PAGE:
As I mentioned in my last post, it’s been a busy week. The reason being… OBON! The past two Obon weeks have been quite memorial — from one of my first experiences in Japan, to having a horrible fever and being hospitalized. This year was no exception — although being unemployed, it was obviously less of a relief from work.
Early in August was the Fukui Phoenix Festival, which I’ve now gone to three times. Fortunately I was able to enjoy it more this year, not having to be at work until 9 pm on the days of the festival. It was the same as always — yosakoi dancing, food vendors, the usual — but it was nice to be able to go through it leisurely. Plus, I got to see Hitomi’s students’ dance this year.
I also went to Fukui’s gaming circle. I’ve been dying to find some kind of gaming scene in Japan, so I was thrilled to have a free weekend to see what was going on there. They only meet once a month, and it’s a tiny group, but I was able to see a couple very odd (but interesting) Japanese table RPG’s, as well as the Japanese version of Mage: The Ascension. Surprisingly, while the rules mechanics were the same as in the US, the game play style was quite different. For example, in Mage, Japanese and Americans seem to have vastly different preferences as to which kind of character they play. Actually I guess that’s not so surprising, but it was interesting to talk about. Unfortunately my Japanese wasn’t good enough to actually play the game — just good enough to chat and watch the game. Hitomi’s game vocabulary wasn’t good enough to translate for me, so I explained the concepts to her, since I’m familiar with gaming, and she explained the Japanese to me. It was fun, but sadly I’ll have to study for another year or so before my Japanese level is up to gamer snuff.
Besides that, we went to a free flamenco dance class that my friend Yumi’s cultural association was holding. Later in the week, Hitomi, her parents, and I drove to Norikura mountain in Gifu at night and climbed it to watch the sunrise. Unfortunately the weather wasn’t great, but at the top we were able to catch the sun breaking through the tops of the clouds (below us). The air was so thin it was hard to breathe, and it was COLD! But it was really awesome to be above the tree line in the clouds. It actually felt a lot like an alien world, so I imagined I was exploring Mars or somewhere.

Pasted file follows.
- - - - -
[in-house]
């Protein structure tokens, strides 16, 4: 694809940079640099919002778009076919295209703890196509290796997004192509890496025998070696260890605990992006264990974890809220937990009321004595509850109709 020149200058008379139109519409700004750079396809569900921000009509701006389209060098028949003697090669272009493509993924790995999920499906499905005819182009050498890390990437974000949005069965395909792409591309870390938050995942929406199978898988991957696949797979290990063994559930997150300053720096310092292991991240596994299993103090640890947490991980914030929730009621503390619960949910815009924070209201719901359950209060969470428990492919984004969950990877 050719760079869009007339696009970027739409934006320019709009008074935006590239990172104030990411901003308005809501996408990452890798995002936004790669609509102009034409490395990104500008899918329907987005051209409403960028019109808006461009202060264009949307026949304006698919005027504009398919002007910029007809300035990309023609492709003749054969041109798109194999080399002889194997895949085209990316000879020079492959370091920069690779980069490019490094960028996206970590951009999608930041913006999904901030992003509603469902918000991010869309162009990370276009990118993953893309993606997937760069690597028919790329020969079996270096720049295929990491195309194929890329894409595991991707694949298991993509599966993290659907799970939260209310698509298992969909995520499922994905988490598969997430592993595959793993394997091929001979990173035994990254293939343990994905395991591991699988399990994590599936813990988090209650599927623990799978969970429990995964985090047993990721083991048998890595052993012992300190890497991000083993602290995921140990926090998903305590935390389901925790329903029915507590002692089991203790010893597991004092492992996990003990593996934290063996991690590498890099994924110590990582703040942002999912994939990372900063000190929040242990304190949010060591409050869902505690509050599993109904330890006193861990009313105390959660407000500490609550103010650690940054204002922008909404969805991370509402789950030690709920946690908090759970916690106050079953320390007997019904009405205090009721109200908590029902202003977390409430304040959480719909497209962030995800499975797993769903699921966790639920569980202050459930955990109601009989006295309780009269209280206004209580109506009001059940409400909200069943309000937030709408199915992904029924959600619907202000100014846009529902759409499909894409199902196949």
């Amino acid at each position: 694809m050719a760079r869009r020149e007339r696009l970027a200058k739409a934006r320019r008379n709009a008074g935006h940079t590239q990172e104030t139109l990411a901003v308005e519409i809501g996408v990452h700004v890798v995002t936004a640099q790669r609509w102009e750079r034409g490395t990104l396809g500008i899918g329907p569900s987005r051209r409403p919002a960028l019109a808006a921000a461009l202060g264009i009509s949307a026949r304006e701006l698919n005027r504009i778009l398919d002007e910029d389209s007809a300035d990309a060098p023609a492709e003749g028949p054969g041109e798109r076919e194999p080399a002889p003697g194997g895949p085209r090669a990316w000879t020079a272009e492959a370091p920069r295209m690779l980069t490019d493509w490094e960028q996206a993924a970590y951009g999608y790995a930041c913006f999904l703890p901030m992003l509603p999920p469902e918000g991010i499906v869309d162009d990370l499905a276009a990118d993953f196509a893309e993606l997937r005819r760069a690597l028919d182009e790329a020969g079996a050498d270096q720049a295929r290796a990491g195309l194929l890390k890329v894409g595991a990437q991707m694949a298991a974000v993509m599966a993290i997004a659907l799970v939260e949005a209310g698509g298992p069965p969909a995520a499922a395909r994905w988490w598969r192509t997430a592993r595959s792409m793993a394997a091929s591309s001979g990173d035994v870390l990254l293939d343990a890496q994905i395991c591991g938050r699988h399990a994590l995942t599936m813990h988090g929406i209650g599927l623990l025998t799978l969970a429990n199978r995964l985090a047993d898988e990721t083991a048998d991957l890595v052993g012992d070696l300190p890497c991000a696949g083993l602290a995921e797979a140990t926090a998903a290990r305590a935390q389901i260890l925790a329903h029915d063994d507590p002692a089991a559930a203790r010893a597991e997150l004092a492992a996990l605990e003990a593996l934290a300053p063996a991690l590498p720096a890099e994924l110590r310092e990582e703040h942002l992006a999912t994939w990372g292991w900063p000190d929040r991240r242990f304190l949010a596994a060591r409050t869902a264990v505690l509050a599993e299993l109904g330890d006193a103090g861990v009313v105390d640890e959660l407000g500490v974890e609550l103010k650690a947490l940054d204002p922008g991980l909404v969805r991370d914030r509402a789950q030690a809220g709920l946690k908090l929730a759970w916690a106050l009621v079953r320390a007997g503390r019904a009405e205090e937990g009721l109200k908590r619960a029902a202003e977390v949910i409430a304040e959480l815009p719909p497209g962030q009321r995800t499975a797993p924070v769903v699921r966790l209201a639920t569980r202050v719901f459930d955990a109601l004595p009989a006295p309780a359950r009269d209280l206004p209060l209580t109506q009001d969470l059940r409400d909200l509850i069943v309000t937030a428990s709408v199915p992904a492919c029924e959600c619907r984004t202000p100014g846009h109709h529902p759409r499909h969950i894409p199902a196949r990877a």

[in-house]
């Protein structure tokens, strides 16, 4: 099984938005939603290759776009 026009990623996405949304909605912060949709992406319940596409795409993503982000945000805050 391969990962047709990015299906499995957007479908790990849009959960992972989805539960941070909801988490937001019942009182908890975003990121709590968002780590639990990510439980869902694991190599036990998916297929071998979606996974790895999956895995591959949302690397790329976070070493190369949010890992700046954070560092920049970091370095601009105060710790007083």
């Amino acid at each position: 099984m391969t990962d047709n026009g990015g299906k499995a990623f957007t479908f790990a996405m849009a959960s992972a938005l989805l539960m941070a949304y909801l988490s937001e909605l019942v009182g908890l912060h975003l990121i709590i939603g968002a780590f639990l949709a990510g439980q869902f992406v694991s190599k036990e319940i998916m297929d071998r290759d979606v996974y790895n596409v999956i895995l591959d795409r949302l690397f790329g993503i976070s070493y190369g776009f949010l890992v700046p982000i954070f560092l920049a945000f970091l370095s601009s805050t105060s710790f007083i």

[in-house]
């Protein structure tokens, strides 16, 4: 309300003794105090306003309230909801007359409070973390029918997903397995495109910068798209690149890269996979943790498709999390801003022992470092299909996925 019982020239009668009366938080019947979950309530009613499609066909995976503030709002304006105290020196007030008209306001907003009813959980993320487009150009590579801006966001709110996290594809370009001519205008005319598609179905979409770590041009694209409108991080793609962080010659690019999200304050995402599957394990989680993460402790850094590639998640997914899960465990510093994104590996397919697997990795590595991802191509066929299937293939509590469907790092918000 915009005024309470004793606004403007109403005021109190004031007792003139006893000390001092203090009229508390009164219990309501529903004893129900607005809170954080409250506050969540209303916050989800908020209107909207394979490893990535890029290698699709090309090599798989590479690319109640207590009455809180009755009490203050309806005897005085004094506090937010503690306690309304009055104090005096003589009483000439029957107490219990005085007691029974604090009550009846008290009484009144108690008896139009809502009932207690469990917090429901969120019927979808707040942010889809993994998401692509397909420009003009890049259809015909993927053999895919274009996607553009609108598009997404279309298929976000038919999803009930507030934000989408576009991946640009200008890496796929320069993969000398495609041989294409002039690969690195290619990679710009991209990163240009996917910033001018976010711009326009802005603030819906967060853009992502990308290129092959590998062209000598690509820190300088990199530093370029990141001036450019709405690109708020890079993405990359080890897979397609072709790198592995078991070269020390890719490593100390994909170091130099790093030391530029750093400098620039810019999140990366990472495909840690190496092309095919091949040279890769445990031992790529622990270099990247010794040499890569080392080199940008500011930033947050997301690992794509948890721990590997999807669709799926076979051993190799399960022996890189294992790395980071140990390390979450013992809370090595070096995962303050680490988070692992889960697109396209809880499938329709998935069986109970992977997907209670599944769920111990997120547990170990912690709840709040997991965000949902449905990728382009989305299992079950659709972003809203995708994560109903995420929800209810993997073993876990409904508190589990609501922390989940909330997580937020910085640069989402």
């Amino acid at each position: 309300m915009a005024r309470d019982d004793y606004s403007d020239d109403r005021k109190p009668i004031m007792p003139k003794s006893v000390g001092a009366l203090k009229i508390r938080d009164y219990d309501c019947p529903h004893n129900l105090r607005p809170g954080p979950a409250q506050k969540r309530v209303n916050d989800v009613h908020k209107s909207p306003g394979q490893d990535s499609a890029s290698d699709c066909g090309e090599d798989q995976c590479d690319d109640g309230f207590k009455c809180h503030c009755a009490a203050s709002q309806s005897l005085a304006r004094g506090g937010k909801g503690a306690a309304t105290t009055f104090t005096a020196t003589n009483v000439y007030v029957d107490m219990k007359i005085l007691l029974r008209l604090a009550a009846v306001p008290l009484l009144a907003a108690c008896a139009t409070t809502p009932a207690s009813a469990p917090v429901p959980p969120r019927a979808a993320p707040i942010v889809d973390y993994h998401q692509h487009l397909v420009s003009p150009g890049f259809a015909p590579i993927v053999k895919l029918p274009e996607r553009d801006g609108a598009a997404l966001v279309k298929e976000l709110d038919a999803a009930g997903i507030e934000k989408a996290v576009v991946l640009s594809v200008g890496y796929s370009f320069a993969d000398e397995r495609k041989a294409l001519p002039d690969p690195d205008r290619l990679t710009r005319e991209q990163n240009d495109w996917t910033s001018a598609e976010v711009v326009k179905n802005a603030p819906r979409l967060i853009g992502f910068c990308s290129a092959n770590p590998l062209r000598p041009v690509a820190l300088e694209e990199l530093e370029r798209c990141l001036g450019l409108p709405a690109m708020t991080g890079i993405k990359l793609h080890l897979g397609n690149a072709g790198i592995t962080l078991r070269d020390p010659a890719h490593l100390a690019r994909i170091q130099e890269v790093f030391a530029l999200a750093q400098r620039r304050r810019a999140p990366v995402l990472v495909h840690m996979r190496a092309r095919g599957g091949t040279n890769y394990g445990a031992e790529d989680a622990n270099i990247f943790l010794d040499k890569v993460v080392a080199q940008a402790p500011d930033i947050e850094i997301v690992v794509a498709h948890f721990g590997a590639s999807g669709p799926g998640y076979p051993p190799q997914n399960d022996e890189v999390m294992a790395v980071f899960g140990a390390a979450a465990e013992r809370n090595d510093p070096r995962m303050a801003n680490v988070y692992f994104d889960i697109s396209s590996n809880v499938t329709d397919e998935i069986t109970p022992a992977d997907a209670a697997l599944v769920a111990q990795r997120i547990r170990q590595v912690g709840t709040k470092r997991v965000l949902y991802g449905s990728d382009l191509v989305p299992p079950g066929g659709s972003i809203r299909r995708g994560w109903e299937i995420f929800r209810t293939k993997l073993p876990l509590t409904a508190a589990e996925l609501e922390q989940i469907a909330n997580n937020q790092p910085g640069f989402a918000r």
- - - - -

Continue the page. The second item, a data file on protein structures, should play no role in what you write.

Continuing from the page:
On the way home from Norikura we decided to stop at some of the traditional villages in Gifu, since I’d been wanting to see them for a long time. Hitomi’s car navi has a sick sense of humor though, because after we climbed and descended a nearly 3000 meter mountain, it directed us not along the highway, but on a country road with no stops, no outlets, and only about 7 feet wide, which snaked all the way over another mountain range. It was seriously a feat of engineering to make this road, where a slight mistake would drop the car over the non-existent shoulder, 2,000 meters down into wild forest where possibly no human has ever set foot. Hitomi’s car was screaming and roaring trying to climb this mountain, and we had to turn off the AC just to ascend… luckily at the top it was close to freezing temperatures so it didn’t matter so much. But jiminy creepers, that was one sick road.
After we finally made it down the mountain (it took maybe 2 hours to wind along that death-trap road), we got to Shirakawago only to find it 100% full of tourists. We were so exhausted we drove through it, sweating and nearly falling asleep, and gave up on visiting it. I took some photos as we drove past though. After that we did manage to stop at Gokayama, which was better in every way than Shirakawago. We saw a traditional village and a gunpowder factory located in a tiny valley with only a river and highway tunnels to access it, completely cut off from the outside world by steep mountains. It was a total fantasy world. And then finally we got home, I ran my online D&D game, and then sleeeeppppttt!
The rest of vacation is hard to piece together, because we did so much. I know we rented 20 DVD’s and have been burning through them like mad. I’ve been painting in all my free time. We also went back to Takefu for the Takefu summer festival again, and did the Bon dance in the rain. I was able to remember the steps this year, astonishingly, and it was really fun. We also went to Hitomi’s family’s ancestors’ graves to pray, saw an ancient painting of Hell in a temple, shot off fireworks, relaxed and spent a lot of time with Hitomi’s family members who were able to come back to Takefu for the holiday, and drank way too much beer. Last night we went to a barbecue at Hitomi’s friend’s family’s beach house and again drank way too much beer. And today we went to Shibamasa World, a small-ish amusement & water park. It was a good day, though now I’m extremely sunburned.
Tomorrow work starts again, but I think both of us feel even more exhausted than before vacation begun.